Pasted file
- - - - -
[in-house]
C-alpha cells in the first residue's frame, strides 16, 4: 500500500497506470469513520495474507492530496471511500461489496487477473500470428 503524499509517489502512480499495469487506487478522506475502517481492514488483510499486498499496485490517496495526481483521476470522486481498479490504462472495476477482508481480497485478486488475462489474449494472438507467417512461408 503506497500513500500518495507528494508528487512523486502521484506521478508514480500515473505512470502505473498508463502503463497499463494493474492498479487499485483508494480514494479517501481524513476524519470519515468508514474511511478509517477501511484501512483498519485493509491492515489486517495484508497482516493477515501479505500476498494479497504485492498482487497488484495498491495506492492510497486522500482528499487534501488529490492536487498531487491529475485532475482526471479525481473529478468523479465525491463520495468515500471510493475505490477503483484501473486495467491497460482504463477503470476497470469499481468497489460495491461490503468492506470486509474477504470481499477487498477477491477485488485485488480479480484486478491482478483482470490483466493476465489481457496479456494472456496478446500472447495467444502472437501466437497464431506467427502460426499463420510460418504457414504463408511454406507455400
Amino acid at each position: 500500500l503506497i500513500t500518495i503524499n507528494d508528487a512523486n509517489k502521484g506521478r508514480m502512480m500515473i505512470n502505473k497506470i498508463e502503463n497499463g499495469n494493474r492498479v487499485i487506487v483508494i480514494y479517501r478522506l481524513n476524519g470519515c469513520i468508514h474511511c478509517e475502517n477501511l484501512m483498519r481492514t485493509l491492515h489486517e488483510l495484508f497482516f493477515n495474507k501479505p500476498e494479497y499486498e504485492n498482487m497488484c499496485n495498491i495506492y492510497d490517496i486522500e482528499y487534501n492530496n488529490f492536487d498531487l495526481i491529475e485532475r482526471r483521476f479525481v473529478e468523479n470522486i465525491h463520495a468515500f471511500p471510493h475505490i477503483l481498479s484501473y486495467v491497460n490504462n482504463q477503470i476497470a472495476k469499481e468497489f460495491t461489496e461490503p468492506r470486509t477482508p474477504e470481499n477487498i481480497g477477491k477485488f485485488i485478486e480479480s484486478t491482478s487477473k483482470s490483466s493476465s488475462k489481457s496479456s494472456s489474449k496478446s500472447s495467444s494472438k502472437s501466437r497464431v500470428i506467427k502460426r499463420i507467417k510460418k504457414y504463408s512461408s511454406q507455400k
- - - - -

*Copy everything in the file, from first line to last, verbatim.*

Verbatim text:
[in-house]
C-alpha cells in the first residue's frame, strides 16, 4: 500500500497506470469513520495474507492530496471511500461489496487477473500470428 503524499509517489502512480499495469487506487478522506475502517481492514488483510499486498499496485490517496495526481483521476470522486481498479490504462472495476477482508481480497485478486488475462489474449494472438507467417512461408 503506497500513500500518495507528494508528487512523486502521484506521478508514480500515473505512470502505473498508463502503463497499463494493474492498479487499485483508494480514494479517501481524513476524519470519515468508514474511511478509517477501511484501512483498519485493509491492515489486517495484508497482516493477515501479505500476498494479497504485492498482487497488484495498491495506492492510497486522500482528499487534501488529490492536487498531487491529475485532475482526471479525481473529478468523479465525491463520495468515500471510493475505490477503483484501473486495467491497460482504463477503470476497470469499481468497489460495491461490503468492506470486509474477504470481499477487498477477491477485488485485488480479480484486478491482478483482470490483466493476465489481457496479456494472456496478446500472447495467444502472437501466437497464431506467427502460426499463420510460418504457414504463408511454406507455400
Amino acid at each position: 500500500l503506497i500513500t500518495i503524499n507528494d508528487a512523486n509517489k502521484g506521478r508514480m502512480m500515473i505512470n502505473k497506470i498508463e502503463n497499463g499495469n494493474r492498479v487499485i487506487v483508494i480514494y479517501r478522506l481524513n476524519g470519515c469513520i468508514h474511511c478509517e475502517n477501511l484501512m483498519r481492514t485493509l491492515h489486517e488483510l495484508f497482516f493477515n495474507k501479505p500476498e494479497y499486498e504485492n498482487m497488484c499496485n495498491i495506492y492510497d490517496i486522500e482528499y487534501n492530496n488529490f492536487d498531487l495526481i491529475e485532475r482526471r483521476f479525481v473529478e468523479n470522486i465525491h463520495a468515500f471511500p471510493h475505490i477503483l481498479s484501473y486495467v491497460n490504462n482504463q477503470i476497470a472495476k469499481e468497489f460495491t461489496e461490503p468492506r470486509t477482508p474477504e470481499n477487498i481480497g477477491k477485488f485485488i485478486e480479480s484486478t491482478s487477473k483482470s490483466s493476465s488475462k489481457s496479456s494472456s489474449k496478446s500472447s495467444s494472438k502472437s501466437r497464431v500470428i506467427k502460426r499463420i507467417k510460418k504457414y504463408s512461408s511454406q507455400k